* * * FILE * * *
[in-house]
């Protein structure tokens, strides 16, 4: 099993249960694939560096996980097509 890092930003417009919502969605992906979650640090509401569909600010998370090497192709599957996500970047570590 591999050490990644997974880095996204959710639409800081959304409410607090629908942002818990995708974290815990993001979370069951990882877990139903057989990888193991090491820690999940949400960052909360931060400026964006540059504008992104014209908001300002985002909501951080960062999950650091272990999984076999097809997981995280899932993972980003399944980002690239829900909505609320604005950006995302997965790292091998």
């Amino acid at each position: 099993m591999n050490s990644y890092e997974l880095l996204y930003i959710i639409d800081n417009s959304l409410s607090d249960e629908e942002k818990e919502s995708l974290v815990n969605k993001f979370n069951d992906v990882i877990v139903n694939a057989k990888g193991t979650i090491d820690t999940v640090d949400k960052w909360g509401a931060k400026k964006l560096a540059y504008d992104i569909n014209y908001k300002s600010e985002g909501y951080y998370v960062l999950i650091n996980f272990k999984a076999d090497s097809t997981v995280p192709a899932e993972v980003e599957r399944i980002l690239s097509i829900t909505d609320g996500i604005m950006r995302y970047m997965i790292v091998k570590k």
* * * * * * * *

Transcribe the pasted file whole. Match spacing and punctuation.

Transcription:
[in-house]
């Protein structure tokens, strides 16, 4: 099993249960694939560096996980097509 890092930003417009919502969605992906979650640090509401569909600010998370090497192709599957996500970047570590 591999050490990644997974880095996204959710639409800081959304409410607090629908942002818990995708974290815990993001979370069951990882877990139903057989990888193991090491820690999940949400960052909360931060400026964006540059504008992104014209908001300002985002909501951080960062999950650091272990999984076999097809997981995280899932993972980003399944980002690239829900909505609320604005950006995302997965790292091998």
């Amino acid at each position: 099993m591999n050490s990644y890092e997974l880095l996204y930003i959710i639409d800081n417009s959304l409410s607090d249960e629908e942002k818990e919502s995708l974290v815990n969605k993001f979370n069951d992906v990882i877990v139903n694939a057989k990888g193991t979650i090491d820690t999940v640090d949400k960052w909360g509401a931060k400026k964006l560096a540059y504008d992104i569909n014209y908001k300002s600010e985002g909501y951080y998370v960062l999950i650091n996980f272990k999984a076999d090497s097809t997981v995280p192709a899932e993972v980003e599957r399944i980002l690239s097509i829900t909505d609320g996500i604005m950006r995302y970047m997965i790292v091998k570590k």